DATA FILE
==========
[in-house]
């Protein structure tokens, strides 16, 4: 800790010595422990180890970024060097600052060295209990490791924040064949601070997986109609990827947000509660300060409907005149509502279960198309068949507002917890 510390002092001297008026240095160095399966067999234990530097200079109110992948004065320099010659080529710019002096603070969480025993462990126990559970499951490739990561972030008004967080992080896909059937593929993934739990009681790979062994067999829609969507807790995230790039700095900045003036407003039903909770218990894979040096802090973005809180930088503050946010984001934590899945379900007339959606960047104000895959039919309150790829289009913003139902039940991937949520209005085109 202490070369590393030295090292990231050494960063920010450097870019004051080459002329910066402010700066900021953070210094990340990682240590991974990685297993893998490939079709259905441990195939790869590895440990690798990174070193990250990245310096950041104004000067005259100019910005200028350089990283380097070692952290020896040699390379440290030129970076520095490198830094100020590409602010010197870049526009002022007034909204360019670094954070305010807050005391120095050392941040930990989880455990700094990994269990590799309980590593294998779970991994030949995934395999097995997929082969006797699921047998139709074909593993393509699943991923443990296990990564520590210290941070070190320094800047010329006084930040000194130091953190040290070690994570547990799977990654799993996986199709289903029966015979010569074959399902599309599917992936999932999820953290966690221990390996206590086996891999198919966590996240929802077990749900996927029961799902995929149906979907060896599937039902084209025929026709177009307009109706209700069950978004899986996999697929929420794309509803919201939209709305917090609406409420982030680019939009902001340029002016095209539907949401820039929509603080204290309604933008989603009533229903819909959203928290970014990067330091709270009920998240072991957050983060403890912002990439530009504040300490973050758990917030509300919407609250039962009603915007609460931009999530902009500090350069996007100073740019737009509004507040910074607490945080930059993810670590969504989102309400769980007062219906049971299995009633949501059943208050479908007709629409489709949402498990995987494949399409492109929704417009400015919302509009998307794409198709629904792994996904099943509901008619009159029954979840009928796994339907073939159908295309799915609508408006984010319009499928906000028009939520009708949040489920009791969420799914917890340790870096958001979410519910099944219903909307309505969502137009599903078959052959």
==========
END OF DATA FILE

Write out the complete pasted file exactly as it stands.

[in-house]
């Protein structure tokens, strides 16, 4: 800790010595422990180890970024060097600052060295209990490791924040064949601070997986109609990827947000509660300060409907005149509502279960198309068949507002917890 510390002092001297008026240095160095399966067999234990530097200079109110992948004065320099010659080529710019002096603070969480025993462990126990559970499951490739990561972030008004967080992080896909059937593929993934739990009681790979062994067999829609969507807790995230790039700095900045003036407003039903909770218990894979040096802090973005809180930088503050946010984001934590899945379900007339959606960047104000895959039919309150790829289009913003139902039940991937949520209005085109 202490070369590393030295090292990231050494960063920010450097870019004051080459002329910066402010700066900021953070210094990340990682240590991974990685297993893998490939079709259905441990195939790869590895440990690798990174070193990250990245310096950041104004000067005259100019910005200028350089990283380097070692952290020896040699390379440290030129970076520095490198830094100020590409602010010197870049526009002022007034909204360019670094954070305010807050005391120095050392941040930990989880455990700094990994269990590799309980590593294998779970991994030949995934395999097995997929082969006797699921047998139709074909593993393509699943991923443990296990990564520590210290941070070190320094800047010329006084930040000194130091953190040290070690994570547990799977990654799993996986199709289903029966015979010569074959399902599309599917992936999932999820953290966690221990390996206590086996891999198919966590996240929802077990749900996927029961799902995929149906979907060896599937039902084209025929026709177009307009109706209700069950978004899986996999697929929420794309509803919201939209709305917090609406409420982030680019939009902001340029002016095209539907949401820039929509603080204290309604933008989603009533229903819909959203928290970014990067330091709270009920998240072991957050983060403890912002990439530009504040300490973050758990917030509300919407609250039962009603915007609460931009999530902009500090350069996007100073740019737009509004507040910074607490945080930059993810670590969504989102309400769980007062219906049971299995009633949501059943208050479908007709629409489709949402498990995987494949399409492109929704417009400015919302509009998307794409198709629904792994996904099943509901008619009159029954979840009928796994339907073939159908295309799915609508408006984010319009499928906000028009939520009708949040489920009791969420799914917890340790870096958001979410519910099944219903909307309505969502137009599903078959052959």